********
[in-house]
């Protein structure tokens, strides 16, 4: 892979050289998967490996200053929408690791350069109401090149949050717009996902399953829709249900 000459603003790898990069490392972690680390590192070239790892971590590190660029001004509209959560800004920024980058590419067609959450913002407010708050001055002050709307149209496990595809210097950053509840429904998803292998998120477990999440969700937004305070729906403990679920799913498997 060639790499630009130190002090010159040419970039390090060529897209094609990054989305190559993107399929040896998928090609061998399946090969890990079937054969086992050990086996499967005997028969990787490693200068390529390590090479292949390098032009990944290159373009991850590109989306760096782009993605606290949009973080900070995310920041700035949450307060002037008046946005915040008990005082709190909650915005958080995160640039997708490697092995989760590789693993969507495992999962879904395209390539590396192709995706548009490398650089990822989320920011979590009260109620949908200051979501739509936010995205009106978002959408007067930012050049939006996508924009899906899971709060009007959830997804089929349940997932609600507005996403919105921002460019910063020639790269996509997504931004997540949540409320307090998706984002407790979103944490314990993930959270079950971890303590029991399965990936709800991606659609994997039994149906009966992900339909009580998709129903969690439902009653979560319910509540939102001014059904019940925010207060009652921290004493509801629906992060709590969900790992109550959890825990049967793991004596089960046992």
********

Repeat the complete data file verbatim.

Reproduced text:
[in-house]
């Protein structure tokens, strides 16, 4: 892979050289998967490996200053929408690791350069109401090149949050717009996902399953829709249900 000459603003790898990069490392972690680390590192070239790892971590590190660029001004509209959560800004920024980058590419067609959450913002407010708050001055002050709307149209496990595809210097950053509840429904998803292998998120477990999440969700937004305070729906403990679920799913498997 060639790499630009130190002090010159040419970039390090060529897209094609990054989305190559993107399929040896998928090609061998399946090969890990079937054969086992050990086996499967005997028969990787490693200068390529390590090479292949390098032009990944290159373009991850590109989306760096782009993605606290949009973080900070995310920041700035949450307060002037008046946005915040008990005082709190909650915005958080995160640039997708490697092995989760590789693993969507495992999962879904395209390539590396192709995706548009490398650089990822989320920011979590009260109620949908200051979501739509936010995205009106978002959408007067930012050049939006996508924009899906899971709060009007959830997804089929349940997932609600507005996403919105921002460019910063020639790269996509997504931004997540949540409320307090998706984002407790979103944490314990993930959270079950971890303590029991399965990936709800991606659609994997039994149906009966992900339909009580998709129903969690439902009653979560319910509540939102001014059904019940925010207060009652921290004493509801629906992060709590969900790992109550959890825990049967793991004596089960046992």